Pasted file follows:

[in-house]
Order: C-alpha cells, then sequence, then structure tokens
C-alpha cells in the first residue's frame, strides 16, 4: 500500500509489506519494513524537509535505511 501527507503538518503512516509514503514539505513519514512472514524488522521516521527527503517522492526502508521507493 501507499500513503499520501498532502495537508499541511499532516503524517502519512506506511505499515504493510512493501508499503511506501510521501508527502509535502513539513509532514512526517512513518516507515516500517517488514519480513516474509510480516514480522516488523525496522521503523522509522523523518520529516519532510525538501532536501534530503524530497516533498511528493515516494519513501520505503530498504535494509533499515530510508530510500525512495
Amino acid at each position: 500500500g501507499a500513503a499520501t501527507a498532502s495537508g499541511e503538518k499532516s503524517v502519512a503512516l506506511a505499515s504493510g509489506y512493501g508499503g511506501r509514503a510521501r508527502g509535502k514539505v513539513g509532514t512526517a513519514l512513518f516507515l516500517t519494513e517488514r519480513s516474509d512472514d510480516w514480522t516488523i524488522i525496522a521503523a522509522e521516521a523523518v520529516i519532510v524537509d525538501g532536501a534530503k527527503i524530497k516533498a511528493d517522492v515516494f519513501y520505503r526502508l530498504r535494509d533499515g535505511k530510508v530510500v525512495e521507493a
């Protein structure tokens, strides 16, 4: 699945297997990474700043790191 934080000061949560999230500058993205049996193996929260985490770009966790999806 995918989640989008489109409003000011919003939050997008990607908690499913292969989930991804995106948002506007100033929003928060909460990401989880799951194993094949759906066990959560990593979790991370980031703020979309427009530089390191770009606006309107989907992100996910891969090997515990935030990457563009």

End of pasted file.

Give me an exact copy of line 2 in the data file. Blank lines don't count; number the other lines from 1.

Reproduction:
Order: C-alpha cells, then sequence, then structure tokens